Mumbai: Poor income, losing octroi may cost BMC | mumbai | Hindustan Times
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Mumbai: Poor income, losing octroi may cost BMC

Drying sources of income, possible scrapping of octroi in a year’s time, uncertainty over alternatives to replace the tax and pertinent hike in establishment costs may mean the BMC may find itself in a financially weak position soon.

mumbai Updated: Feb 05, 2015 16:10 IST
Kunal Purohit
BMC

It seems India’s richest civic corporation is on a sticky wicket, financially.

Drying sources of income, possible scrapping of octroi in a year’s time, uncertainty over alternatives to replace the tax and pertinent hike in establishment costs may mean the Brihanmumbai Municipal Corporation (BMC) may find itself in a financially weak position soon.

The possible scrapping of octroi, a source which accounts for nearly 40% of its income, with the introduction of the Goods and Services Tax (GST), and the uncertainty around the options to replace it, means the civic body may not be able to take up major projects any time soon.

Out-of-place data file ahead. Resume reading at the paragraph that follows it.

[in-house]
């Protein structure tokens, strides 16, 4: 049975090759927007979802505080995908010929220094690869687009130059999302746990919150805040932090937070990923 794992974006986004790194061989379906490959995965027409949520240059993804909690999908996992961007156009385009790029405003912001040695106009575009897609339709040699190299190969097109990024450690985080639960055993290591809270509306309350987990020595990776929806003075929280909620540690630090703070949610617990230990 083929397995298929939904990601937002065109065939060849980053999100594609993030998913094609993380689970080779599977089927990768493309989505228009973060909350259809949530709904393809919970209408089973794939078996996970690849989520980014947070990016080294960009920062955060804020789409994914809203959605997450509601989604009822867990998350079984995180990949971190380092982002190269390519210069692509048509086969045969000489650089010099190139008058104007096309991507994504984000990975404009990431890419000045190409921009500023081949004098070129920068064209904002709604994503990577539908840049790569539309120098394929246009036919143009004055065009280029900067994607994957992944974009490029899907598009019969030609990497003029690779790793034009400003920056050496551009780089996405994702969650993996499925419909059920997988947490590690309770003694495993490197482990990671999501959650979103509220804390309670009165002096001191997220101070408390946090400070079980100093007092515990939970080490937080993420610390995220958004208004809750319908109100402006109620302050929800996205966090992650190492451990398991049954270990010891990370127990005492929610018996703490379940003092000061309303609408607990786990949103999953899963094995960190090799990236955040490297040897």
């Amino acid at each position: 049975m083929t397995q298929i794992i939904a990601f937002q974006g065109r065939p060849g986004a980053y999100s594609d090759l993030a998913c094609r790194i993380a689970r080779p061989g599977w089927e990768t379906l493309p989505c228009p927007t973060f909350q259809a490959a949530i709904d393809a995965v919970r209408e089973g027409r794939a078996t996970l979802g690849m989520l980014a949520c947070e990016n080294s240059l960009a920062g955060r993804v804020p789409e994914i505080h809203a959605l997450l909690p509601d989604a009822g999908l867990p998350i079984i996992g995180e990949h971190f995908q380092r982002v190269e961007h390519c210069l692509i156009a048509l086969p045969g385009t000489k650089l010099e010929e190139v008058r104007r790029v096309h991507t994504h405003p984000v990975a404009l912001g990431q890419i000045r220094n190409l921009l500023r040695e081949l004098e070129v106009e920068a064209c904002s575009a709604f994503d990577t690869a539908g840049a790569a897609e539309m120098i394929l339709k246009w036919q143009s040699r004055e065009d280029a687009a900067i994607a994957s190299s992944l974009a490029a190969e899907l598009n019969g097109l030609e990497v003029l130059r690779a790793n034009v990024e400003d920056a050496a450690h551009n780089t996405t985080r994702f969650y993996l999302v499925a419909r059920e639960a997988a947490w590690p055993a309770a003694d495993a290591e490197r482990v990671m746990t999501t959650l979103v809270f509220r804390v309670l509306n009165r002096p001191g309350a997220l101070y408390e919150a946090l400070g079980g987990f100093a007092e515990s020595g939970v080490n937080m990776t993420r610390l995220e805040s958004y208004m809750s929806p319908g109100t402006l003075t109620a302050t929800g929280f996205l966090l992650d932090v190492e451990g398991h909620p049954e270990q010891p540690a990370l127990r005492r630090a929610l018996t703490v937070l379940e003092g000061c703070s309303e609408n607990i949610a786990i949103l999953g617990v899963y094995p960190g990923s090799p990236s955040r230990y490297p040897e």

The first signs of this coming instability were clear in Wednesday’s budget, where crucial departments such as water supply, stor m water drains and sewage have already seen reductions.

The uncertainty over octroi is not the only worry. The BMC’s incomes have experienced a rather drastic dip, forcing it to revise its expectations from its two premier sources — octroi and property tax.

Going by the collections and the trends so far, the civic body has now scaled down the expectations and said it will see at least a Rs 600 crore drop from octroi and Rs 110 crore from property tax.

Sources told HT that despite the scaling down, even these figures may be a tad unrealistic.

The BMC’s saving grace has been its income from the premium it levies for granting fungible floor space index (FSI), which is all slated to rake in over Rs 2,000 crore.

Another worry for the civic body is that the seventh pay commission, which is expected to be implemented by April next year, will burden its strained civic coffers further.

When the sixth pay commission was implemented in 2008, the BMC found itself strained by an additional Rs1,500 crore.

For an organisation which, in any case, finds itself to be spending nearly 70% of its total budget on employee salaries alone, the added burden may end damaging the civic body’s financial condition.

For the BMC, however, it is not as much any of these individual factors, but the timing that may affect its financial health and destabilise it too.

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